COVID VACCINE - The Megathread

Would you get the Pfizer vaccine if it were available to you?


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ffemt8978

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The issue, I believe, isn't New Zealand; it's compliance with public health initiatives in the U.S. I don't have the tools to measure it. All I have is pre-2020 memories of employer-mandated vaccinations treated as routine by me and my coworkers. We didn't over-think the premise that it's bad for healthcare workers to infect their patients. There was no option not to get vaccinated and remain employed. Were we wrong then? Should we have had rights to opt out of public health initiatives and remain members of our communities? What about now?
That's the question that remains to be answered.

I agree the issue is not about New Zealand, I was pointing out that comparing their compliance with ours is like comparing apples to oranges.

Also, I've never had to provide proof of vaccination for any job, hospital, ambulance or law enforcement included.
 

E tank

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The issue, I believe, isn't New Zealand; it's compliance with public health initiatives in the U.S. I don't have the tools to measure it. All I have is pre-2020 memories of employer-mandated vaccinations treated as routine by me and my coworkers. We didn't over-think the premise that it's bad for healthcare workers to infect their patients. There was no option not to get vaccinated and remain employed. Were we wrong then? Should we have had rights to opt out of public health initiatives and remain members of our communities? What about now?
Employer/school mandated vaccines for stuff like MMR, polio etc. are not even in the same class as covid vaccines. Those have been utilized for decades and provide reliable, predictable and demonstrable long term immunity. The covid vaccines don't come even vaguely near to meeting any of those criteria yet have been hyped to be in the same category by some very dishonest people that have no trouble lying by omission.
 

E tank

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@Carlos Danger

Which one of those ailments that we might hold others responsible for is currently taking up 57% of Colorado's ICU beds? Oh... COVID.

Which one of those ailments is in pandemic state but can be almost entirely mitigated in terms of health system effects with two cheap shots? Ah... COVID.

You can't give obesity, smoking, or illicit substance based diseases to someone who sits next to you for 15 minutes. But you can transmit COVID.

Please stop comparing communicable disease to chronic nontransmissible conditions. It is nonsense to say they of the same principle in honest debate.

I know you are a Libertarian. Well, at heart I am too. The Libertarian adage is: Your right to swing your arm ends before my nose.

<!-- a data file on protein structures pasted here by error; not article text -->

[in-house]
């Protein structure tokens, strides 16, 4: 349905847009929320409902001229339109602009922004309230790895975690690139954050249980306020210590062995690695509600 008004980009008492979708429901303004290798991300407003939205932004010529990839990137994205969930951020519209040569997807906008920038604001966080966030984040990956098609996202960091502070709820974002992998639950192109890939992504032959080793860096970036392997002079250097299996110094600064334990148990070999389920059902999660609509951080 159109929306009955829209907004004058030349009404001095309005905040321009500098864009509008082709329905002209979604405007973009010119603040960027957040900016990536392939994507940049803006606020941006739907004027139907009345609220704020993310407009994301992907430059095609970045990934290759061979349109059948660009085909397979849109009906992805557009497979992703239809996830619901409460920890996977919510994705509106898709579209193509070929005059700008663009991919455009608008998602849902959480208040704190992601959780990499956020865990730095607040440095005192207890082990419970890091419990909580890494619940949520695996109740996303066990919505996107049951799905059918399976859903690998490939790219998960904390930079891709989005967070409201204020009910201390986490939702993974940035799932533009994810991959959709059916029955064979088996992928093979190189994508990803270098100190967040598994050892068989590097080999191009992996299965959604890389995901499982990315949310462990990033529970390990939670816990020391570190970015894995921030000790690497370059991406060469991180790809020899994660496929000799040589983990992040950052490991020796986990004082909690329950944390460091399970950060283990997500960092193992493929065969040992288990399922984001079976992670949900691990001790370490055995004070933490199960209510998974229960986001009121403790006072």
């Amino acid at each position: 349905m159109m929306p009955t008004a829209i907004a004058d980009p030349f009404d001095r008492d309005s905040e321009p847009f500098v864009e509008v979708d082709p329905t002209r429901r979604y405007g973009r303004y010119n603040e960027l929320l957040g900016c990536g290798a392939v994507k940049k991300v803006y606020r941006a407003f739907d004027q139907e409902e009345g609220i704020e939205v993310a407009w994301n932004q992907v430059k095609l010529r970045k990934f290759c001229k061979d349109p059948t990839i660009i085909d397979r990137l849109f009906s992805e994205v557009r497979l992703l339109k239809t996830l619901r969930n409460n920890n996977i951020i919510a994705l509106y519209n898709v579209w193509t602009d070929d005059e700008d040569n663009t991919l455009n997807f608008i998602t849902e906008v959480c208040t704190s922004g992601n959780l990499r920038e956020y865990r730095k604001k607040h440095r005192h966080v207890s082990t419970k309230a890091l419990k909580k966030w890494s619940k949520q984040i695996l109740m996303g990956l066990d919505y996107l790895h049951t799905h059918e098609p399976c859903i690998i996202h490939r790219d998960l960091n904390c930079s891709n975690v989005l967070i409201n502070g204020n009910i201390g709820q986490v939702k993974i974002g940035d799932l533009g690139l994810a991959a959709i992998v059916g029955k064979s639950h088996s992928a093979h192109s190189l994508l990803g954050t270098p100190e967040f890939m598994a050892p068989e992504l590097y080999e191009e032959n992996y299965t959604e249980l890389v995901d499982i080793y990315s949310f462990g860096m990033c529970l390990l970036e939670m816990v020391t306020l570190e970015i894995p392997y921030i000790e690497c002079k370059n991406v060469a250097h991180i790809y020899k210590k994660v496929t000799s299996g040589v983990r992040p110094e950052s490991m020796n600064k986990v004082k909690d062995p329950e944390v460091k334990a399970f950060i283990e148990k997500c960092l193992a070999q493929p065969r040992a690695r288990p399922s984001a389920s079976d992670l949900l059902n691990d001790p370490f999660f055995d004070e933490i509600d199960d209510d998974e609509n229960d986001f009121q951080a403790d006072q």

So, society has always reasonably placed some requirements on behavior to be part of a free society.

Even the Founding Fathers understood the need for public health measures such as quarantine and immunization (variolation), and the right of society to command such things from unwilling members.

Do you have the right to be drunk? Yes. In Public? If you do not disturb others. While driving? That is hazarding others.

I equate choosing to be unvaccinated with being drunk while driving. Yea you might make it home from the bar without hitting anyone. Or you might cause a multicar pileup. You are hazarding others, society, and yourself much more than if sober and society has decided to restrict your liberty to behave in such a manner so that they can be free and safe from such unjustifiable danger.

No man is an island when it comes to communicable disease.
Where will you stop the healthcare 'do the crime, pay the time' mentality?

To suggest that Covid anywhere near approaches the consumption of resources than do say obesity and smoking (to name 2) just because there has been a very recent and visible (and temporary) spike in ICU admissions is absurd. That kind of bill is retribution against a very specific group for having the temerity to question government policy that has yet to provide consistently reliable, demonstrable and repeatable results.

Covid will be long gone while these two entities will continue to need management. And most will never be admitted to the ICU.
 

mgr22

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Employer/school mandated vaccines for stuff like MMR, polio etc. are not even in the same class as covid vaccines. Those have been utilized for decades and provide reliable, predictable and demonstrable long term immunity. The covid vaccines don't come even vaguely near to meeting any of those criteria yet have been hyped to be in the same category by some very dishonest people that have no trouble lying by omission.